stand on a moral issue, then I am not only engaged as a member of the
church, but also as an American citizen. As an American citizen, I publicly
expressed an honest opinion contradicting a political statement by our
church leaders. I fear for the church and the university if the time comes
when the members of the church, including faculty at BYU, are not allowed to
disagree, either in public or private, with political positions taken by the
church. If such conformity is required, then we deserve to be called neither
a church nor a university.
I also strongly disagree with the implications of your statement that
faithfulness and loyalty to the church and church leaders never permits
expressions of disagreement, or questioning of our church leaders –
especially in an academic setting. Unquestioning acquiescence and blind
loyalty to leaders in positions of power over human beings have no place in
any institution of higher learning that values the pursuit of truth and
search for justice. And in my mind, what is philosophy but the quest for
truth and justice. I believe that there is great potential at BYU that will
never be realized if the faculty, in certain areas of study, are limited in
their research and work by the necessity of arriving at pre-approved answers
given by church leaders.
Finally, when it comes to the sustaining of church leaders, I will always
argue for the privilege of church members to examine, question, and dialogue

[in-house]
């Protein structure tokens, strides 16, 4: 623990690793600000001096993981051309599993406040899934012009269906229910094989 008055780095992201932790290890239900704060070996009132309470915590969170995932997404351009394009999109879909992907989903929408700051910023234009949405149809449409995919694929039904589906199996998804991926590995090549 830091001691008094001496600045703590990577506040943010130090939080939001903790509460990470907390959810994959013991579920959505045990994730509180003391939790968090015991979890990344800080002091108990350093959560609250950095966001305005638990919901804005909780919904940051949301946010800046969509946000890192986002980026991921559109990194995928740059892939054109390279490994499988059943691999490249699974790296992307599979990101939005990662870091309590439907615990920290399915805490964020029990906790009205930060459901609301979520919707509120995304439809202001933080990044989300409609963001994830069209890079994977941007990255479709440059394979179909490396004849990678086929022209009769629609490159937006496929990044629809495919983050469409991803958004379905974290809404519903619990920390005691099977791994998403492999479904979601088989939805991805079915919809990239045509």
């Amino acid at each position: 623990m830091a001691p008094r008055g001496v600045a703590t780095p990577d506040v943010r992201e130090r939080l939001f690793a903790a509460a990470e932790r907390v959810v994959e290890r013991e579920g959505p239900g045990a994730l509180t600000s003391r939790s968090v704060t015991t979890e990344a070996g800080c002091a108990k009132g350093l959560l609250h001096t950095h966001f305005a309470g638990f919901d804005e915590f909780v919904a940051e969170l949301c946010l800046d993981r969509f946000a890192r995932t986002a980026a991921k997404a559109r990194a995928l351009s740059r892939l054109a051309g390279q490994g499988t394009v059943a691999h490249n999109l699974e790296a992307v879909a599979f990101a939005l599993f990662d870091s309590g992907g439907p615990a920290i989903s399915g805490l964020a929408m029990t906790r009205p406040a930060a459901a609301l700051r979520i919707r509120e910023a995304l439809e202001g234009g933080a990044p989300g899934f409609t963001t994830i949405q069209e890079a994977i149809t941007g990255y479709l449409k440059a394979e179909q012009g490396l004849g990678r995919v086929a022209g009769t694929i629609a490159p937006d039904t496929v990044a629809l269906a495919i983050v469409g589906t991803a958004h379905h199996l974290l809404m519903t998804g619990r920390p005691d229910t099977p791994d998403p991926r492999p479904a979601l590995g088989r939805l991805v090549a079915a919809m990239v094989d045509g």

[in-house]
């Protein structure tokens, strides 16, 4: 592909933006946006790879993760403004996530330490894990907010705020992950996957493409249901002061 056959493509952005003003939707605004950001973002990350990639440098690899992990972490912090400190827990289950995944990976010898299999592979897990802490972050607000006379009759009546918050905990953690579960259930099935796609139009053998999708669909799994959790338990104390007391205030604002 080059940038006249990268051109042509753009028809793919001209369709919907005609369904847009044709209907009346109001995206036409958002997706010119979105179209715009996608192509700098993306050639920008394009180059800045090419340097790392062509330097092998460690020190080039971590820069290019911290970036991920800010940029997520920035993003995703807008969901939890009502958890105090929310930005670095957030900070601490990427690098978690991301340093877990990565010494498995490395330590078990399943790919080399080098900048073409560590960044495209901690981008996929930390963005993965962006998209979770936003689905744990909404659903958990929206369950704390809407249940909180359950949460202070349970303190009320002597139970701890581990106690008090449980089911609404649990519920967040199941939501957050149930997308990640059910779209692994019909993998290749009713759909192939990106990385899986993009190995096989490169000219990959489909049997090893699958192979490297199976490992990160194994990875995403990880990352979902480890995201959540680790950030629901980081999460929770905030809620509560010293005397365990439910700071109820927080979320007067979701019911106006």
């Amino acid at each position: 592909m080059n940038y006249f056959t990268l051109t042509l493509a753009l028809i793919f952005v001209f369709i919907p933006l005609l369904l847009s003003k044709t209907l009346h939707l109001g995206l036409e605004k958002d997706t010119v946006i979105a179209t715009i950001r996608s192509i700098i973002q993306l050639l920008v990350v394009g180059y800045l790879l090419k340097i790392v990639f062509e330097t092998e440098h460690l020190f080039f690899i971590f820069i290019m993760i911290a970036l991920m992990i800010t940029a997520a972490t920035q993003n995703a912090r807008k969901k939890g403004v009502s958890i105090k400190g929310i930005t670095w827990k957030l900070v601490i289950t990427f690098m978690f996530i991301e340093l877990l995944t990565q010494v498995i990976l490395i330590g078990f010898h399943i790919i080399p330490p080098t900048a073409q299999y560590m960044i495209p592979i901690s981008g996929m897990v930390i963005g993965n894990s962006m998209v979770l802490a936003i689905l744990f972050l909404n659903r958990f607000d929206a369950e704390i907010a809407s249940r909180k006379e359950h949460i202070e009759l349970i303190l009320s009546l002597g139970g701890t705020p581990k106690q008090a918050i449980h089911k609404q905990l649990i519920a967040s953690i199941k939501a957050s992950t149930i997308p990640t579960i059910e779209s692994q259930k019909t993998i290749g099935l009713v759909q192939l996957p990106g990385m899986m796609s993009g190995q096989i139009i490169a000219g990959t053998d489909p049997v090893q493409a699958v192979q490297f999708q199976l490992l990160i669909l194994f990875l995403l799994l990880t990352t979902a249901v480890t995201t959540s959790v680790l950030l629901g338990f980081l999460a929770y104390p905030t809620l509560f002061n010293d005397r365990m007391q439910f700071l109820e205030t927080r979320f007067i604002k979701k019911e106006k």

with each other and with their leaders in order to genuinely sustain and
support church doctrines and teachings. I do not believe that sustaining
leaders requires either silent acquiescence or unquestioning conformity, but
it does require active engagement with one another and with our church
leaders, regardless of our place or position within church leadership
hierarchies. If sustaining our leaders is to be real and genuine – not a
sham as are elections in totalitarian governments – then members must be
free to examine, question and benevolently criticize. Ultimately, I strongly
believe that every person possesses the privilege to speak and the
obligation to listen.
Again, I have only respect and admiration for you. I have enjoyed our
association, and I also wish you the best.
Subject: Wow, that's an incredibly meaningful response...
Date: Jun 13 18:15
He's just revealed for even the most brainwashed to see that the tactics of the cult are...well...cultish.
Surely this story will get picked up by some of the other media outlets across the country. What an impact this whole story could have on any thinking non Morgbot.
Again...WOW!!! I can't wait to see this in the LA Times or on cable news.
Subject: How many sleepers in the Morg will this action make...
Date: Jun 13 18:20
wake up? Or will they simply roll over when they are told to go back to sleep, everything is fine, we are in control!
God (or whatever) grant them exactly what they deserve when they bow down to the one they serve.
Subject: A fine letter.
Date: Jun 13 18:31
What a very decent person Jeffrey Nielsen must be. He is so clear and logical. It's possible there is no place for a mind like that in the church or at BYU. The most compelling statement for me:
"I fear for the church and the university if the time comes when the members of the church, including faculty at BYU, are not allowed to disagree, either in public or private, with political positions taken by the church. If such conformity is required, then we deserve to be called neither a church nor a university."